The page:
If you think so, you've to state what the power use was of the chipsets you've used.

For example the well-known nRF51: https://devzone.nordicsemi.com/f/nordic-q-a/1657/how-to-mini.... It can be as low as 20 uA. Between advertisements 4 uA.


its down to duty cycle. That figure is the average consumption. I can make most chipsets consume 20uA, its trivial, just don't take them out of hibernation.

LTE-M is a high(well couple of kilobytes per second) bandwidth, full duplex, high duty cycle transport layer. Not only that, its relatively long distance (well kinda)

Bluetooth is short range < 30m, and at high bandwidth shorter range. yes it can be full duplex, but not at low power (I've not validated that claim though) The BLE beacons don't emit a location every 4 seconds, they also don't have a GPS on all the time eating 35mah.

Lora has a maximum duty cycle of something like 5% (ie it has to be not transmitting 95% of the time) not only that, its not designed for realtime two way communications, It's niche is a sensor reporting the state of a sensor every n minutes.


You won't be able to achieve the BLE figures with cellular technology. (Even without GPS. )

You just basically say so by explaining how much higher the bandwidth is.

The thesis of the author of this article still stands. It's not just GPS.


I can, if I don't turn it on, which is where the 20uA figure comes from, keeping the device in hibernation


Exactly. Duty cycle is something we had to be very aggressive about even on the BLE side.


Er, what relevance does BLE power consumption have to LTE-M, NBIOT, etc.?


Mmm. That's the thesis of the article?

"This mobile tracker is seemingly designed to resemble a popular Bluetooth tracker and sports a LTE-M radio and GPS receiver. But as mentioned here and here, a leopard can’t change its spots."

They try to be as low power as a Bluetooth tracker, but they just can't. It will never be actually low power.


One (or a few) crappily implemented products doesn’t prove a point to me. As I’m bound by NDA on my prototypes, but I’ll do a little digging for public info I can share.


BLE was included to demonstrate that the convention for "low power" IoT devices is usually expressed in terms of years (of battery life). This is not saying BLE is a LPWAN, but in the minds of customers the expectation, like for LoRa, Sigfox, or active RFID, low power means years of battery life.


Show me a BLE device that has years (plural) of battery life.


https://www.blueupbeacons.com/index.php?page=maxi

On two AA batteries, 10 years. It's plural.


Ok, I partially stand corrected. But let’s get a few facts straight. First, the default config battery life is 4 years, not 10. Anybody can make a device that’s not useful for the intended purpose last forever. That said, the default config is a very reasonable 400ms IBeacon with Nordic chipset and transmit power of -8dbm. The important thing to note is that it’s using 2600mAh AA batteries. That’s not your off the shelf AA, but a very high power version of the AA (roughly 2.6x more energy each). Another important thing to note is it doesn’t do any sensor reading or two way communications, it’s just doing a blip of radio broadcast 2.5x a second. Still true BLE, yes, but also very much comparing apples and oranges to an LTE-M chipset and literally anything you’d do with it.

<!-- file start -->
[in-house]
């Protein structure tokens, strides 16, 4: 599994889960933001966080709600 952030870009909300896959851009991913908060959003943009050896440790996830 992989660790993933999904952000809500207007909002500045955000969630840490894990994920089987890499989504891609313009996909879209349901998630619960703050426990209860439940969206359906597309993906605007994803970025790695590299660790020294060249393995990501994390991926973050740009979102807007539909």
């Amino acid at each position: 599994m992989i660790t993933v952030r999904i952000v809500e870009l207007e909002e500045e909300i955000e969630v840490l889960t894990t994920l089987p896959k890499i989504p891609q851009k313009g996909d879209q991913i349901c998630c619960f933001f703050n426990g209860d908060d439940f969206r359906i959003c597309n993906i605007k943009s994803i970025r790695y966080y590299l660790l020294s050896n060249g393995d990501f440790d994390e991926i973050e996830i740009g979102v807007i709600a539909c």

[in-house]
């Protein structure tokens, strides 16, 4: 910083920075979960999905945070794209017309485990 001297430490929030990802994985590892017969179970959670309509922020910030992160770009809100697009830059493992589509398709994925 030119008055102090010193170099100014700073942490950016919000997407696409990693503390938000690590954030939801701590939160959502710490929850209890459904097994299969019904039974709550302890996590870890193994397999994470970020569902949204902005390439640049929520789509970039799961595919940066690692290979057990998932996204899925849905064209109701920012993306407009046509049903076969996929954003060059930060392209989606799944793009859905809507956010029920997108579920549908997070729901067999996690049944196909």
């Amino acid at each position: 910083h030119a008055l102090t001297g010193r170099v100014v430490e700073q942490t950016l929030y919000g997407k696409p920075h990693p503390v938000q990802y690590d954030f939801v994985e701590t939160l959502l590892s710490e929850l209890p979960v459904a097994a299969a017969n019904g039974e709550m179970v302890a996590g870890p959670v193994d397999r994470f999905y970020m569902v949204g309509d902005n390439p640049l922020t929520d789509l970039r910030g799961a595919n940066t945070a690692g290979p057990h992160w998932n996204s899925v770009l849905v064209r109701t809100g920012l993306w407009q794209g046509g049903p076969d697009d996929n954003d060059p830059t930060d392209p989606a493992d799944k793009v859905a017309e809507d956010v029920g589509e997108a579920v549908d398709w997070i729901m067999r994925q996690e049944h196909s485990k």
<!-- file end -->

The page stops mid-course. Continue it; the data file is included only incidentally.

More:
No idea why this article takes the view it does on LTE based on 1 device? ... We do low power data loggers on 3G and now just starting doing LTE, and power usage is really good for LTE compared to 3G. We aren't rechargeable (though we do have options for that), and we do 3+ years depending on the scenario. We have 1000s of devices in the field and have been doing this for quite a number of years. LTE is going to let us do more for the same life span, or the same for a longer lifespan.


Hi Keith, I am interested, who is "we"?


that's absolutely true, the real low-power is LoRA technically, it's just that LORA is too small comparing to all these cellular giants.

maybe Amazon or some other big guy interested in IoT should acquire LoRA, then for low-power use cases, LTE-M has absolutely no chance.


I would love to see an actual low power, long range system: a cross between Bluetooth low energy and LTE. Allow devices to transmit at a higher power than Bluetooth and with much smaller receiver on time than LTE.


That's a really hard problem to solve, which is why you don't see lots of solutions. DASH7 has been around for a few years, and it addresses the technical aspects of this problem, although it still probably needs another year to mature to the point where it's easy to integrate. But if you have a high volume application, it's an option.


Isn't that exactly what Sigfox and LoRaWAN are?


Duplex? Scheduled or unscheduled transmissions? What about LoRaWAN?


On another note, GPS tracker is probably wrong application for this assesment as I would believe that GPS receiver has significantly larger power consumption than LTE-M radio.


No, it's usually much less for GNSS. The secret to low power GNSS is to find a way not to have the receiver on much of the time, but that's very possible. LTE has less flexibility in overhead energy, because there's overhead enforced by the network.


I'd be amazed that anything with a GPS in it would last seven days, never mind any other radios that are in it.


How about a LPWAN endpoint with GPS that last 2+ years? Like this: http://bit.ly/2pBcYqp


If it isn't open source, it can't optimize power efficiency up and down the stack.